Hi all, welcome to the third installment in the Mudd Maker series. These blogs are about interesting projects Mudders have built in their free time. Check out the previous blogs Mudd Makers and Mudd Makers Part II!
I myself have taken to laser cutting wood this semester. It all started with a stray piece of plywood laying around in my suite (this happens if you live with several engineers) that was being used as kind of placemat. I thought it was rather plain looking so I decided to stick it into the laser cutter in the machine shop and spruce it up a little. A die-hard game of thrones fan, I etched maps of the North and South on the front and back of the wood. Because I had several pending assignments looming ahead of me, I naturally decided to spend more time on this arbitrary piece of wood, and I applied a semi-gloss protective finish to the wood. From there this laser cutting habit has become a prime method for procrastinating.
Ben Baral – Ice Skating Freelines
Ben Baral is a freshman from LA. He recently made freelines for ice skating! If you don’t know what freelines are check out my previous Moving Mudders. He describes the process below.
At the end of last semester, I went ice skating, and after I got back, I was practicing freelining with a friend. I said to him, “What if someone made freeline ice skates?” and he told me that it was a terrible idea. He did some research, and they have been done before, so I decided to try to make some of my own, and I learned a lot about ice skates in the process. I went to Paul Stovall, the head machinist, with a sheet of stainless steel and a 2D drawing of ice skate blades, and he cut them for me on the school’s waterjet. I machined some aluminum brackets with a 3/4″ channel on the mill in the shop, drilled some screw holes, and milled some spacers that were precisely the right thickness. I drilled some screw holes and put the whole bracket assembly together. Then, I made the base: I printed out a to-scale drawing of my design in SolidWorks and traced the lines and marked the screw holes onto some wood. I then used the SawStop to cut a rectangle of the appropriate dimensions and rounded the corners on the belt sander. Next, I used the drill press to drill the holes and countersinks, and finally put the whole thing together! Over spring break, I took them to an ice skate shop to get them sharpened, and now they’re all ready to go!
Pedro Sandoval – Math Games App
Pedro is a sophomore from San Francisco. Believe it or not, he made an app that makes math fun. Read his description below.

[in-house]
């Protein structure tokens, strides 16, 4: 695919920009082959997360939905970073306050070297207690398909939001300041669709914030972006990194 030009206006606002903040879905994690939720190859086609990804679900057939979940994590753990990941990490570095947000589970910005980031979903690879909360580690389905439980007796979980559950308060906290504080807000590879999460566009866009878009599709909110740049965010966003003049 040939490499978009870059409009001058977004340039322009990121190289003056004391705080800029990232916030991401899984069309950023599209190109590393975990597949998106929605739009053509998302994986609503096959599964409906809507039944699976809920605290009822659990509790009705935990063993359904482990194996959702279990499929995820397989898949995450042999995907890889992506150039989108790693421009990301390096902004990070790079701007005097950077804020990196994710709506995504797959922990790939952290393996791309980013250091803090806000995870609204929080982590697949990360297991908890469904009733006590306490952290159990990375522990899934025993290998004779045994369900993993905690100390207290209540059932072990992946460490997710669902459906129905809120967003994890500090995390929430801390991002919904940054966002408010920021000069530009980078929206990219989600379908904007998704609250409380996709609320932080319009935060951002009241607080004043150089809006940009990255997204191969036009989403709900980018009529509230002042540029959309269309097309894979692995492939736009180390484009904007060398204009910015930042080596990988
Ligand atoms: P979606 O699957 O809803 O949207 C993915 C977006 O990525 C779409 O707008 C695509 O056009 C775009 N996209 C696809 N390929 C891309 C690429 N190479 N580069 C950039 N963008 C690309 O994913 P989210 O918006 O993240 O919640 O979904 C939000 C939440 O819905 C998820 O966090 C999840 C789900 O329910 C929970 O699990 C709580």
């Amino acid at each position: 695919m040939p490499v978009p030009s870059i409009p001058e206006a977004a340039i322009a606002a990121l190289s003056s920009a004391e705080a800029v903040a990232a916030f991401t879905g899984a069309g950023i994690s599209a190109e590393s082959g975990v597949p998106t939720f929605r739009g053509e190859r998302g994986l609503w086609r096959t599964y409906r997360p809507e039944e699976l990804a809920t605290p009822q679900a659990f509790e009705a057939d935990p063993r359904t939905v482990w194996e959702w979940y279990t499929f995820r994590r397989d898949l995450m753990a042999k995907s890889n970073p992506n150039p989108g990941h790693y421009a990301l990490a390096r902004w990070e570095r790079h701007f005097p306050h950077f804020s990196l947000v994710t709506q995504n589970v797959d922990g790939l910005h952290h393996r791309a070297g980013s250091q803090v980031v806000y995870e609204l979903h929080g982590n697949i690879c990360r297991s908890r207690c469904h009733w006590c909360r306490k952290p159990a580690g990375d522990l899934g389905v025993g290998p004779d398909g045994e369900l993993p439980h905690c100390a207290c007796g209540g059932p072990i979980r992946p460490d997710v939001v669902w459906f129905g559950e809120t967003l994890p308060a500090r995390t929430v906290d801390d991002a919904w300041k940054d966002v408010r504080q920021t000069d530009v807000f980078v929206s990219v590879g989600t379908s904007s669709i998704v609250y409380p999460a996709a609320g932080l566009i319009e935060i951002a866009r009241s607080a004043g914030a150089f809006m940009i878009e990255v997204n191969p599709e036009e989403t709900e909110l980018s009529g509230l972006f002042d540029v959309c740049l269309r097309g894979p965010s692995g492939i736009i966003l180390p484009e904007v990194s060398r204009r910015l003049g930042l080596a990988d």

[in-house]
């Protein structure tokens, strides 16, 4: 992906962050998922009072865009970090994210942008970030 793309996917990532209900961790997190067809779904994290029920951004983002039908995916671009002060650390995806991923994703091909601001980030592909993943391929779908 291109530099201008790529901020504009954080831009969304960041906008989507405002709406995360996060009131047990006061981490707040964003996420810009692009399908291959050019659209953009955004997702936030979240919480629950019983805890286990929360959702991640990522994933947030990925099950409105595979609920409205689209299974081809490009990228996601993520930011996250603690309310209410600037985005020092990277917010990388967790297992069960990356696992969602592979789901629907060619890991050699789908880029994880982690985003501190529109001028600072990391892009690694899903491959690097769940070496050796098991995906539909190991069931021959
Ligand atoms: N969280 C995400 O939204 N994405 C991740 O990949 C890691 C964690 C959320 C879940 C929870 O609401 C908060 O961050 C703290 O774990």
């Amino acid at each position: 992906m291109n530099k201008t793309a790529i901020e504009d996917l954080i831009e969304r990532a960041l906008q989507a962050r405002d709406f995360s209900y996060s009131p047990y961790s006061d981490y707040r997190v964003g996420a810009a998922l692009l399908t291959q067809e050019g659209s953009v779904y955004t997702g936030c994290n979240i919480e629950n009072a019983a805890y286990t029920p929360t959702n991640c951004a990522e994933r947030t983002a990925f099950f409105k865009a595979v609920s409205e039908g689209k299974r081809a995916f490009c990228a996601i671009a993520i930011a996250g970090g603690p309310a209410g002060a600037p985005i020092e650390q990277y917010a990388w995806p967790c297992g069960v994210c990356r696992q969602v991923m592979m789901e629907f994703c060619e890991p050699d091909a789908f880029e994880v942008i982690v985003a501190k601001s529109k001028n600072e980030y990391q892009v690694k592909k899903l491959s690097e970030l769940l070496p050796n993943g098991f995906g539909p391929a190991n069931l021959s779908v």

Arithmetical is a math app built for students. The application’s games promote memorization and retention of important mathematical concepts that will continue to appear in future studies. Whether you look to become faster at converting 1101 (base 2) to 13 (base 10), factoring 315 into primes, recalling where the 5π/3 lies on the unit circle, or finding the sum of 19 + 23 quickly, Arithmetical can help you reach your goals!
I built Arithmetical using Xcode 8 and Swift 3.0.2. For Spotify Integration, I used Spotify’s open source iOS SDK. Apple’s GameKit was also used to maintain a global leaderboard for all currently available games. It’s designed to used as a study tool, but over the next few updates, I will try to make the app more user-friendly and intuitive for a younger audience. I also intend to create new games (possibly focused on matrices, modular arithmetic, or trig identities) and head-to-head challenges.
Flora Xia – Custom Nano-Tank Aquarium
Flora is a freshman from Cupertino. She decided to make a tank for something a little more exciting than fish. She describes the project below.
It’s a small 2.5 gallon mason jar from Anchor Hocking + brackish seawater + a bunch of crushed coral for the pH. I started this over winter break, bought most of the materials, and had to lug about fifteen pounds of crushed coral in my luggage back to Mudd.
Because it’s a mini-ecosystem in itself, I couldn’t actually get the shrimp until Spring Break. (They’re a bit more delicate than malaysian trumpet snails, which have been known to survive a rinsing with bleach) The tank had to cycle itself first and establish a healthy nitrogen cycle to get rid of harmful ammonia. There’s a bit of documentation in the opae ula shrimp forum I did about my tank progress.
For the lighting system, I have an Arduino set up and connected to an Adafruit Neopixel ring (12 RGBW LEDs). I actually had to learn how to solder wires for this, so I guess I got some learning out of this project. It’s currently coded to run on a 24 hour cycle, with sunrise at about 7 AM and sunrise at about 7 PM. For most of the day the LEDs are on full power, but between about 7:30 PM and midnight they run at a medium blue , and then from midnight to 7 AM they run at a very dim blue to be moonlike.
Evan Khan and Vai Viswanathan – Game of Life Chip
For their final project in Introduction to Digital Integrated System Design, Vai and Evan built the Game of Life onto a chip. Fancy stuff. There’s a simple description below but there is also more documentation at CMOS Game of Life.
For our E158 final project we designed, built, and routed a chip, from the transistor level, that displays Conway’s Game of Life, a simple cellular automaton. We also built a PCB which supports the chip we designed.